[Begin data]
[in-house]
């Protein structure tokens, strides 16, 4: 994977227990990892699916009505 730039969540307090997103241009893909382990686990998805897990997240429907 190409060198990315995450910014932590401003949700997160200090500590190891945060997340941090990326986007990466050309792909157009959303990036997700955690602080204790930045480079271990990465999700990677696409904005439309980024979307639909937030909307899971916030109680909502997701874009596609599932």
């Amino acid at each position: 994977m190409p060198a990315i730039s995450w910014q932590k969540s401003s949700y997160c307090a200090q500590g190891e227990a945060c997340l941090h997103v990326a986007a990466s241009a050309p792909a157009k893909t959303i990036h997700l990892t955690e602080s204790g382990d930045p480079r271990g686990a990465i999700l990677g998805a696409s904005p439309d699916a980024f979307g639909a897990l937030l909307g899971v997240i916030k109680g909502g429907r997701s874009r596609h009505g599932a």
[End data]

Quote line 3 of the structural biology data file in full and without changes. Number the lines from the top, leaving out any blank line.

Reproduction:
């Amino acid at each position: 994977m190409p060198a990315i730039s995450w910014q932590k969540s401003s949700y997160c307090a200090q500590g190891e227990a945060c997340l941090h997103v990326a986007a990466s241009a050309p792909a157009k893909t959303i990036h997700l990892t955690e602080s204790g382990d930045p480079r271990g686990a990465i999700l990677g998805a696409s904005p439309d699916a980024f979307g639909a897990l937030l909307g899971v997240i916030k109680g909502g429907r997701s874009r596609h009505g599932a």